Take a look inside Queen’s Christmas menu, including 1,200 mince pies and delicious biscuits

The Queen opened the doors to her Royal kitchen and the delicious treats in the works for Christmas.

The Queen's kitchens are a busy place at this time of the year.

Not only do the cooks and pastry chefs have to prepare the Christmas meals for the Royal family and the staff, but they are also tasked with cooking 1,200 mince pies destined for festive receptions held at the Palace.


Mince pies are a Christmas treat that has been gracing British tables since the 13th century. The sweet pastries are filled with a mixture of dried fruits and spices called "mincemeat."

It is believed that crusaders brought back the recipe from the Middle Eastern, and the sweet pies originally contained meat - probably lamb - as well as fruits and imported spices such as cinnamon, cloves, and nutmeg.

The Royal recipe for mince pies calls for the currants, mixed peel, and golden sultanas to be soaked in brandy, port, rum, and sherry.


The Royal pastry chefs create two different types of mince pie for the royal table: one topped with flaked almonds and the other made with puff pastry. The Queen's pastry chef Kathryn Cuthbertson advises anyone tackling mince to “give yourself plenty of time” to make the pastry.


The popularity of mince pies reached its hight at the time of the Christmas-loving Queen Victoria - Queen Elizabeth's great-great-grandmother.

The Royal recipe for mince pies calls for the currants, mixed peel, and golden sultanas to be soaked in brandy, port, rum, and sherry.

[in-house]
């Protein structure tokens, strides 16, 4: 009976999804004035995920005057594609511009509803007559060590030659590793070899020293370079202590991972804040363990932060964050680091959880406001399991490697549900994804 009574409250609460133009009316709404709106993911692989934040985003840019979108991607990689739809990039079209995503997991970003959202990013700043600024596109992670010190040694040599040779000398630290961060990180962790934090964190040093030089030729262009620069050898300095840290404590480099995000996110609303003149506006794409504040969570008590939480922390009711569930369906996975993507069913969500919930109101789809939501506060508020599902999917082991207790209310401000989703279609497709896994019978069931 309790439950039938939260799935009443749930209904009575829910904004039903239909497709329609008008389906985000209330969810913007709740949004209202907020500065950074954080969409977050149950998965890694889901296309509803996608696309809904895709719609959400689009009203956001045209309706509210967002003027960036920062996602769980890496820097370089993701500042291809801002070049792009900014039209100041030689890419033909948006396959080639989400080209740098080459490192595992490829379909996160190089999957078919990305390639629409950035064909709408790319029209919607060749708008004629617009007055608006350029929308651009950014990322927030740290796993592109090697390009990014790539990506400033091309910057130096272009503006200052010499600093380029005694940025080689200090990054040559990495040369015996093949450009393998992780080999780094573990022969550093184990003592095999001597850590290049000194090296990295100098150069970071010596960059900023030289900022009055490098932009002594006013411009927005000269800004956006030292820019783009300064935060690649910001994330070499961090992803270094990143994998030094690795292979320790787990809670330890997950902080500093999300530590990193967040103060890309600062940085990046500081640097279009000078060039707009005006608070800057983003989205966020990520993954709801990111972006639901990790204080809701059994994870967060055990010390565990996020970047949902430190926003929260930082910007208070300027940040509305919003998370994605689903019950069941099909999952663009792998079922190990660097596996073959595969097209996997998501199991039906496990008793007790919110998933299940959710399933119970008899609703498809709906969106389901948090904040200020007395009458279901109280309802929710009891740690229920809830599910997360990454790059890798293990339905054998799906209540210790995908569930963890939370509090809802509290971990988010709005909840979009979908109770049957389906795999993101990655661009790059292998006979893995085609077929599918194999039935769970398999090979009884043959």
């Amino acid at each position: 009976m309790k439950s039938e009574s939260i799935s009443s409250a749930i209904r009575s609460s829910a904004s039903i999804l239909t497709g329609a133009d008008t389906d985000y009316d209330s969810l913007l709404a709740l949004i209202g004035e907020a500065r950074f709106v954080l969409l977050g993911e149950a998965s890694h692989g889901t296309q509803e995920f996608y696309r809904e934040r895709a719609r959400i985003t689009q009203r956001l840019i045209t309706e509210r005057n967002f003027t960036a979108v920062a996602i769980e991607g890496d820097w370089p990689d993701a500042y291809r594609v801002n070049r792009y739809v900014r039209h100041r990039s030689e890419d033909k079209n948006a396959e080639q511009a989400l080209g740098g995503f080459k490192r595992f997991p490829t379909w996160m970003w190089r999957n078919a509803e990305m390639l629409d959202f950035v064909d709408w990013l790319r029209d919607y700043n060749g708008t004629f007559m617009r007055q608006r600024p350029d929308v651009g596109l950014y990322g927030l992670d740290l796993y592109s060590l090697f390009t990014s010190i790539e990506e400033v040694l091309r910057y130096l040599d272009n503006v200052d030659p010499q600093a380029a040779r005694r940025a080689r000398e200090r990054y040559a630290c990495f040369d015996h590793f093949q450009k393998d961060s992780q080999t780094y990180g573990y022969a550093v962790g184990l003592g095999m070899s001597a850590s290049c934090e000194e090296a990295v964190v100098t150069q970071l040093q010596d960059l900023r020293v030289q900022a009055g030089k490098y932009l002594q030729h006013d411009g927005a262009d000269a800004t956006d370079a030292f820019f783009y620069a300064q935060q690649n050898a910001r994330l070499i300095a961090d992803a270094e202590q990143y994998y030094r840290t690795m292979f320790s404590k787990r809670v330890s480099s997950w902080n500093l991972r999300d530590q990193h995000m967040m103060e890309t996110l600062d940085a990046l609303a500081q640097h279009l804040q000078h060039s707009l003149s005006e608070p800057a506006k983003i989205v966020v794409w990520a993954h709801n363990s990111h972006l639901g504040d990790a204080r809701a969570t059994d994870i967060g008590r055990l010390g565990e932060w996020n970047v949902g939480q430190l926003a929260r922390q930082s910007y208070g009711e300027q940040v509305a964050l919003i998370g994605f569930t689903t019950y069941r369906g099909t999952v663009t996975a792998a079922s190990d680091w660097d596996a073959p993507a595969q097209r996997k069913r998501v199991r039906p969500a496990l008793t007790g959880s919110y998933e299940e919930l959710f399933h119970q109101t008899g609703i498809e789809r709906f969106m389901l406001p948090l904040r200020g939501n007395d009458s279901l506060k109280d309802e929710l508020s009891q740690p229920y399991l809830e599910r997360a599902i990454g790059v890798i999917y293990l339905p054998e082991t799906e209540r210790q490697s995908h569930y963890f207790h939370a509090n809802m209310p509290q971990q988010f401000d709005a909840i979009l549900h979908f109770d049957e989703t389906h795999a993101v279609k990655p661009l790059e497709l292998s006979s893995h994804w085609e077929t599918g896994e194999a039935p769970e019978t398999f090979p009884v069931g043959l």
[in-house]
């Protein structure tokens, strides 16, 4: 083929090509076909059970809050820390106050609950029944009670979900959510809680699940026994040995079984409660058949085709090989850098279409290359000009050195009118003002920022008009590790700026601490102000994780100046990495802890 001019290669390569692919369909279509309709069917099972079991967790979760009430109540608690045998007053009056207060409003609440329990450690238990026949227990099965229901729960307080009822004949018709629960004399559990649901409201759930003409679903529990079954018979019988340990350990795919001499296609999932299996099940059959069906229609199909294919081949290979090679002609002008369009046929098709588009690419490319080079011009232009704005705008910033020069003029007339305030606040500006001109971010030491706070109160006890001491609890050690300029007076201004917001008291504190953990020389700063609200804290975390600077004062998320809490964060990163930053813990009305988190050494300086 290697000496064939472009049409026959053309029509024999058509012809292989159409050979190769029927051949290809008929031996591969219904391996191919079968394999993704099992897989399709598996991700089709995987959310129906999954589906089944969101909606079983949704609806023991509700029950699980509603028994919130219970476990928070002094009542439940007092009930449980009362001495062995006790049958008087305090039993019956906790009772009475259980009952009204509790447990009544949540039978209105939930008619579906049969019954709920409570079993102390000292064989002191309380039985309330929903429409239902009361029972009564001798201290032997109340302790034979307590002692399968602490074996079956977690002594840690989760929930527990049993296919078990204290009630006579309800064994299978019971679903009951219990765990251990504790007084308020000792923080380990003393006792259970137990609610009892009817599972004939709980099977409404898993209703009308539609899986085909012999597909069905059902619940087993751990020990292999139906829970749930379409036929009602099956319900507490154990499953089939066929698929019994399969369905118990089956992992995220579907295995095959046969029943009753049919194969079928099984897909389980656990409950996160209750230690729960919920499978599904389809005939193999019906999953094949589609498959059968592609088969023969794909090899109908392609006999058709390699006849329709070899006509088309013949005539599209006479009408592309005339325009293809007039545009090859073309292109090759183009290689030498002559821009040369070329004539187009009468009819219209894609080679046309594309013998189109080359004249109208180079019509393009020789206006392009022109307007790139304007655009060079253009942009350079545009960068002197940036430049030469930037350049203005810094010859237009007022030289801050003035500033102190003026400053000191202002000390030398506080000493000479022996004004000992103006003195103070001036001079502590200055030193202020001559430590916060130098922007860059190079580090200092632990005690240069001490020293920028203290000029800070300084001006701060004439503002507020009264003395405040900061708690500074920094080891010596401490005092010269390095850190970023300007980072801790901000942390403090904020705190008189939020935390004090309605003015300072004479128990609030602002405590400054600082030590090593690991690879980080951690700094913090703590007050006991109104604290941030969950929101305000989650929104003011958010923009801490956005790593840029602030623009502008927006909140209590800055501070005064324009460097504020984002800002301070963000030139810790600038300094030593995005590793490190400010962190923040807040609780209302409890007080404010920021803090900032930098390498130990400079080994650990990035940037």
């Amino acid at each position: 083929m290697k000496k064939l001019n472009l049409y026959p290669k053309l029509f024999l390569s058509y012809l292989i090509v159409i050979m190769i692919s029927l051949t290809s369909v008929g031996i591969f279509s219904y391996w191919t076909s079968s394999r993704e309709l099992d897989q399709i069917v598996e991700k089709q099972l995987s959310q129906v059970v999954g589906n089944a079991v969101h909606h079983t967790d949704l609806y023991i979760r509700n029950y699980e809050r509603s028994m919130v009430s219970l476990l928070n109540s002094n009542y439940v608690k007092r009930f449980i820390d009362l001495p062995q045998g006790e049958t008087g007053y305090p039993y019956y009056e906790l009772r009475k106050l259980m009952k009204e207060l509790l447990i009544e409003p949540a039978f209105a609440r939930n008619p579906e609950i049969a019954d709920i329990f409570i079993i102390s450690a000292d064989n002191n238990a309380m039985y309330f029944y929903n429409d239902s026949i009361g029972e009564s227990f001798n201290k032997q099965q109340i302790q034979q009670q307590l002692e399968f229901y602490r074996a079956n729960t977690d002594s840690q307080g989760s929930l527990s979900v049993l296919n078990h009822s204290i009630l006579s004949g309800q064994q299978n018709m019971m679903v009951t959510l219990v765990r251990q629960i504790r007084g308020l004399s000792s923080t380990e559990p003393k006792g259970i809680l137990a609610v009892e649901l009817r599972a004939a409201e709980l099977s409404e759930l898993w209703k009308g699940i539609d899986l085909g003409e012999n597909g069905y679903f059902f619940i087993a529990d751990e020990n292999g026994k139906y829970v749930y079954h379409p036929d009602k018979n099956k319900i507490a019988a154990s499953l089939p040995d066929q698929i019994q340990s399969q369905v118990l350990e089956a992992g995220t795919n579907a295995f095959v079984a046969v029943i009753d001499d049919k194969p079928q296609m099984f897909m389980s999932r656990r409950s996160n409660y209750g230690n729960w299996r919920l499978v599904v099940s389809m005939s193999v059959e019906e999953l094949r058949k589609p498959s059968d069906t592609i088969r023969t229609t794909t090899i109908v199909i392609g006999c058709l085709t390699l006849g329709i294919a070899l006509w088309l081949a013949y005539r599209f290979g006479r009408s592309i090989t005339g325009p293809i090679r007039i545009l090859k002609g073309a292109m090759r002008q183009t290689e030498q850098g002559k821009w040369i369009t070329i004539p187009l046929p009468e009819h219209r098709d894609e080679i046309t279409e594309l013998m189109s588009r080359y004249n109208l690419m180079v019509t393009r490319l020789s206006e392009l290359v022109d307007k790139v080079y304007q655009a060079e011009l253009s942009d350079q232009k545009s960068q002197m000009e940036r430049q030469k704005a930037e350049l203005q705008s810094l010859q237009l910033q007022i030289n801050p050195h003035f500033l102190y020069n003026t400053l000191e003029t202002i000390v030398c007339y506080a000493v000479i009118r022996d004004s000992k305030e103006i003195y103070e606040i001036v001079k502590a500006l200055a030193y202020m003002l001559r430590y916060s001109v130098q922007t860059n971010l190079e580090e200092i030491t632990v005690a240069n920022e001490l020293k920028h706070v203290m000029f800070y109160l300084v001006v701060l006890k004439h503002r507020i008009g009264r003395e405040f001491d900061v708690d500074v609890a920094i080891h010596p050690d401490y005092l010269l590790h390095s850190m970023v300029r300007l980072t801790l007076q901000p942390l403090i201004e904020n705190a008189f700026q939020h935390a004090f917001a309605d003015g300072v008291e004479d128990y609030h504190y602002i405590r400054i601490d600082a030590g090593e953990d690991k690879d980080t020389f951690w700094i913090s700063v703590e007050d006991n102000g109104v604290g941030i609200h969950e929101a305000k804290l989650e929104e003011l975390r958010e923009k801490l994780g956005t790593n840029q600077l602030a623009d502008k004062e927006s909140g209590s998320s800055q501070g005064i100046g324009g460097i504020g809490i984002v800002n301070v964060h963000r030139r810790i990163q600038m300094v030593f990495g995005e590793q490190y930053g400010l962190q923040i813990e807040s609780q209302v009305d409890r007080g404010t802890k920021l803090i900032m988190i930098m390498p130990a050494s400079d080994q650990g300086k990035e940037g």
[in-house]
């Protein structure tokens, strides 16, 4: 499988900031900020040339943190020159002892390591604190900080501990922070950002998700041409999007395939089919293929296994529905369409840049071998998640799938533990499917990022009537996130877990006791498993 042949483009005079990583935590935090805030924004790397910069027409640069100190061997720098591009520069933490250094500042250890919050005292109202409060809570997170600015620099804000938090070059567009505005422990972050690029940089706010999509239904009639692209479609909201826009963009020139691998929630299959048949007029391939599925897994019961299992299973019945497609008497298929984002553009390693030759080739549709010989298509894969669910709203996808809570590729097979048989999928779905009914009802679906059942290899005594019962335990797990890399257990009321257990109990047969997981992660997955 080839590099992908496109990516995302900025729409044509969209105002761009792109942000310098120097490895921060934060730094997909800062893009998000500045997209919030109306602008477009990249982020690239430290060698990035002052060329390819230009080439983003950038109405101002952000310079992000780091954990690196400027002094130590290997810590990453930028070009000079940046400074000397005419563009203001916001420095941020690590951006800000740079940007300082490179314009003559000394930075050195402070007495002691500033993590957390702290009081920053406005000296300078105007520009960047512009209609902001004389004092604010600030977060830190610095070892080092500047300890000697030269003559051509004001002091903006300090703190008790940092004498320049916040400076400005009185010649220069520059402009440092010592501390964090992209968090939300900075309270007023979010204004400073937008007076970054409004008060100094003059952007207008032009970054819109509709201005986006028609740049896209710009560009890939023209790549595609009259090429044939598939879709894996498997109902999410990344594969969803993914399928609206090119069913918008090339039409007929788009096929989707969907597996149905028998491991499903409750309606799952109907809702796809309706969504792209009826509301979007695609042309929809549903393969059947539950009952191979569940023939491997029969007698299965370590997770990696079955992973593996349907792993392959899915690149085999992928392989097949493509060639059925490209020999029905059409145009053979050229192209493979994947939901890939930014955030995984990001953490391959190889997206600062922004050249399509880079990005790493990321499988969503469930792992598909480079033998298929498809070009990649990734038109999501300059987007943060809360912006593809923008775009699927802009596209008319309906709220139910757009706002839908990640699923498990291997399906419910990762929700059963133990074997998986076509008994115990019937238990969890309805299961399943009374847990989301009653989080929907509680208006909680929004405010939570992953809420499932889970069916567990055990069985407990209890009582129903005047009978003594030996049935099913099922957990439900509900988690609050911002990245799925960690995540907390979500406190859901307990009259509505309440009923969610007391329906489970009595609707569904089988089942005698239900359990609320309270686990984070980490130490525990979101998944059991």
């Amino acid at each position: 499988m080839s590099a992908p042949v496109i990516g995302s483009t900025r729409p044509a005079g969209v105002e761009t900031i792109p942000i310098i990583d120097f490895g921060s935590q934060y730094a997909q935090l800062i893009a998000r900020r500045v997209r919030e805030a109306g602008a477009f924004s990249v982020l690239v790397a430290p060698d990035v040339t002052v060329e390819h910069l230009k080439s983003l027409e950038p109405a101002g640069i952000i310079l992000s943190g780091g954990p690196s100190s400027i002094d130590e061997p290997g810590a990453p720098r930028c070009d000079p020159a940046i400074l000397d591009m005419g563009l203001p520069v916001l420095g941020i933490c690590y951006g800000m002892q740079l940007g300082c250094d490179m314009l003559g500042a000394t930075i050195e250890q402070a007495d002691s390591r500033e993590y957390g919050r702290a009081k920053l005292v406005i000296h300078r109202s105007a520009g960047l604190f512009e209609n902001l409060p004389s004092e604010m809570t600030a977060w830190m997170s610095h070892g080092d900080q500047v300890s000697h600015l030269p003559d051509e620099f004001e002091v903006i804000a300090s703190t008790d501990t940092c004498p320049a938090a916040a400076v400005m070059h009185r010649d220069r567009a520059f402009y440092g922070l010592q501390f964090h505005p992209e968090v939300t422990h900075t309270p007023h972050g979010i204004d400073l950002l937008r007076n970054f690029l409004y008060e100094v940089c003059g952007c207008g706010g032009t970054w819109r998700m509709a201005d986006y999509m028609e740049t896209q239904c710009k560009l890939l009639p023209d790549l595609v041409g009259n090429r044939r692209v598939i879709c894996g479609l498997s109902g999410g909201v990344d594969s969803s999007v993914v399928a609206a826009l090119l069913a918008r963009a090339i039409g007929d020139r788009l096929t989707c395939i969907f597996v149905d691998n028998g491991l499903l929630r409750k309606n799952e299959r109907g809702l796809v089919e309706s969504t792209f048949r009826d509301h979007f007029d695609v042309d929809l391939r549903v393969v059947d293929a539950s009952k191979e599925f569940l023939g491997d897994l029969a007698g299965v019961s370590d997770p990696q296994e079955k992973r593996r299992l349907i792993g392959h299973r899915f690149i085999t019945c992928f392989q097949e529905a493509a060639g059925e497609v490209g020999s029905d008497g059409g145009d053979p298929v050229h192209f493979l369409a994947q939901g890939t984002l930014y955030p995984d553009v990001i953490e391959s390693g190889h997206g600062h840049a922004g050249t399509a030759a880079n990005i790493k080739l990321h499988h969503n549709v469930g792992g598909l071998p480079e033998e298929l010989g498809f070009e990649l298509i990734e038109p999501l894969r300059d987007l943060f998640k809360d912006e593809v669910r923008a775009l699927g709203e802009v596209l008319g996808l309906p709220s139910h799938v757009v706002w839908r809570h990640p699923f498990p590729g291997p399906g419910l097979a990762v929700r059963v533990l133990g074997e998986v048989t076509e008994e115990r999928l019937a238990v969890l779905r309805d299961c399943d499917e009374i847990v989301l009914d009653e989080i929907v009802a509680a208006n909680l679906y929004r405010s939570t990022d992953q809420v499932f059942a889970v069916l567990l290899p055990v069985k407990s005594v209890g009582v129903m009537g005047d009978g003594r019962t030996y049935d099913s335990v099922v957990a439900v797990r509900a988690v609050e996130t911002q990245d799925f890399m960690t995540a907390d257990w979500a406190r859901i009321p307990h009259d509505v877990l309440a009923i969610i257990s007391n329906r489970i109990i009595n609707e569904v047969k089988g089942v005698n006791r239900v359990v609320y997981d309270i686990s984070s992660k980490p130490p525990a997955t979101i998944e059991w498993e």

The Royal pastry chefs decorate the top of the mince pies with a star or holly-shaped cutter to “add a festive feel” before dusting it with the traditional fine sugar.

But the Royal appetite is not sated with mince pie alone. The chefs bake up a storm gingerbread biscuits, jammy dodgers, and chocolate roulade.

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For centuries, roast swan was a delicacy reserved for Royal tables. Queen Elizabeth's ancestors loved swan so much, that to this day the Crown is the sole proprietor of all of the swans in England and in Wales. 

But unlike her predecessors, Her Majesty doesn’t eat swan. The Queen's former chef, Darren McGrady, confided:

“They’re actually boring when it comes to festivities! They didn’t do hams or anything, just traditional turkeys. We did three turkeys for the Queen and her family in the royal dining room, one for the children’s nursery and then more for the 100 or so staff, so everyone had a Christmas lunch.”

If tradition is followed, the Royal family will be sitting down to roast turkey with different stuffing, roast potatoes, mashed potatoes, parsnips, Brussel sprouts, and Christmas pudding for dessert at Sandringham. And some delicious Royal mince pies, of course.

In a related story, read how the cool calm and collected Queen Elizabeth once broke down in tears.

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